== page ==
Over the past 30 years, a once obscure Japanese farmers knife, the hori hori, has become immensely popular with American Gardeners. Derived from the Japanese verb horu, which means to dig, the name hori hori is an onomatopoetic term which means dig, dig or diggy, diggy, depending on who is doing the translating.
The hori hori is primarily used for shallow digging and roguing out small and medium sized weeds. Its burgeoning popularity arises from its versatility. Americans love a tool that will do many things. Besides loosening soil, making small holes and pricking or grubbing weeds, the hori hori can be used for dibbling, excavating and sawing roots, harvesting root crops, cutting sod, dividing and transplanting perennials.
Hori horis are made with blades of carbon steel or stainless steel, and with handles of wood or molded plastic. Typically, the blade is about 1/4 inch thick, slightly cupped, serrated along one edge, smoothly sharpened along the other, about 1 inch wide and 6 1/2 inches long. The handle can vary in length between 4 1/2 inches and 8 inches, giving the tool an overall length between 11 and 15 inches. It is essentially something between a stout knife and a hell of a stout narrow trowel.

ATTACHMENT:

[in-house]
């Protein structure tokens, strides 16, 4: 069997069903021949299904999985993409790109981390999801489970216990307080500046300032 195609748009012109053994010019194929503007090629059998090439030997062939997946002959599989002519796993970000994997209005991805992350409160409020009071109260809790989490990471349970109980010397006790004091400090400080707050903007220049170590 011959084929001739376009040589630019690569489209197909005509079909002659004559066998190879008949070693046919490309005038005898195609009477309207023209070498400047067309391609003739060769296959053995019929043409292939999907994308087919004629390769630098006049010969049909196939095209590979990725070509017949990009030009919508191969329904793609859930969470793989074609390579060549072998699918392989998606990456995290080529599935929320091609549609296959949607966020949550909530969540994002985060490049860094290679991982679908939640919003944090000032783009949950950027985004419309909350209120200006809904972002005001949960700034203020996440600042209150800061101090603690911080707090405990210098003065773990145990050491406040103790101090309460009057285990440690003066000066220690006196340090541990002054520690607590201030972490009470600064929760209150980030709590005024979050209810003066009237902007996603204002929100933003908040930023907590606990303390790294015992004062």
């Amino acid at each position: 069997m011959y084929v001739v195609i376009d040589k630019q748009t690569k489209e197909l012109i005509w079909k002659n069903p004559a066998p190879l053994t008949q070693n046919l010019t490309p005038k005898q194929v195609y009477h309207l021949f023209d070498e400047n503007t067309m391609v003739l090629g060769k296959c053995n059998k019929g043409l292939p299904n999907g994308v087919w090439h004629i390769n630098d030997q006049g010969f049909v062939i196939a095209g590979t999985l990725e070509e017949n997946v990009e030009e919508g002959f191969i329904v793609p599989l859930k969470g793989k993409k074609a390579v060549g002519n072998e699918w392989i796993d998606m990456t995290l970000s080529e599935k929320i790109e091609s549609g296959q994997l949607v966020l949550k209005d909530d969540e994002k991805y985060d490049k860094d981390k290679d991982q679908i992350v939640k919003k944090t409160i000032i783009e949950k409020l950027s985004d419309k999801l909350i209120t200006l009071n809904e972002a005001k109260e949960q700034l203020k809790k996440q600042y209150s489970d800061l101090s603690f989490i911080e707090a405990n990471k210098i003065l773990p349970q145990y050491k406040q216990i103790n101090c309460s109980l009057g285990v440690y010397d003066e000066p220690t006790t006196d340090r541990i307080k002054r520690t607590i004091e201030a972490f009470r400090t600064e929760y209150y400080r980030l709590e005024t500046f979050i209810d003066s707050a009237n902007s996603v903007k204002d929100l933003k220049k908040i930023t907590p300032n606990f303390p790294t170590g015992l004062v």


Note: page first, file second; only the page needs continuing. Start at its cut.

While its origins are somewhat vague, the hori hori may have arisen as early as the 13th century as a tool for managing the satoyama, the boundary land between farm and mountain forests. There it would have been used to harvest or transplant wild vegetables.
Another theory is that the hori hori arose in the wake of the katana kari or sword hunt ordered in the late 1500's by Toyotomi Hideyoshi, the imperial prime minister at the time. Hideyoshi sought to restructure Japanese society by disarming farmers, merchants and artisans, ordaining that only members of the warrior class could carry the katana (long sword) and wakizashi (short sword.) The hori hori is shorter and cruder in form than the wakizashi and, as a weapon, no match for daggers used by warriors.
In 1876, Japanese Meiji government outlawed--with certain exceptions--manufacture of the traditional swords. Bladesmiths shifted to making tools for woodworking, cooking and gardening. It is likely that, at that time, the hori hori began to evolve its current form and ubiquity.
The hori hori that we have sold for many years is of the short wood-handled form of carbon steel. Due to supply chain issues the carbon steel version we like is no longer available, and we have switched to a high quality stainless steel tool. If we get the chance to buy a good quality carbon steel one again, we will make that option available in addition to the new stainless steel version. These tools are tough. The stainless steel version will hold its edge for longer than the carbon steel version, but it is more difficult to sharpen. Use care when prying up heavy objects (not a recommended use of the tool). Stainless steel has less give than carbon steel and instead of bending if pushed too far beyond its normal range of use will more likely snap.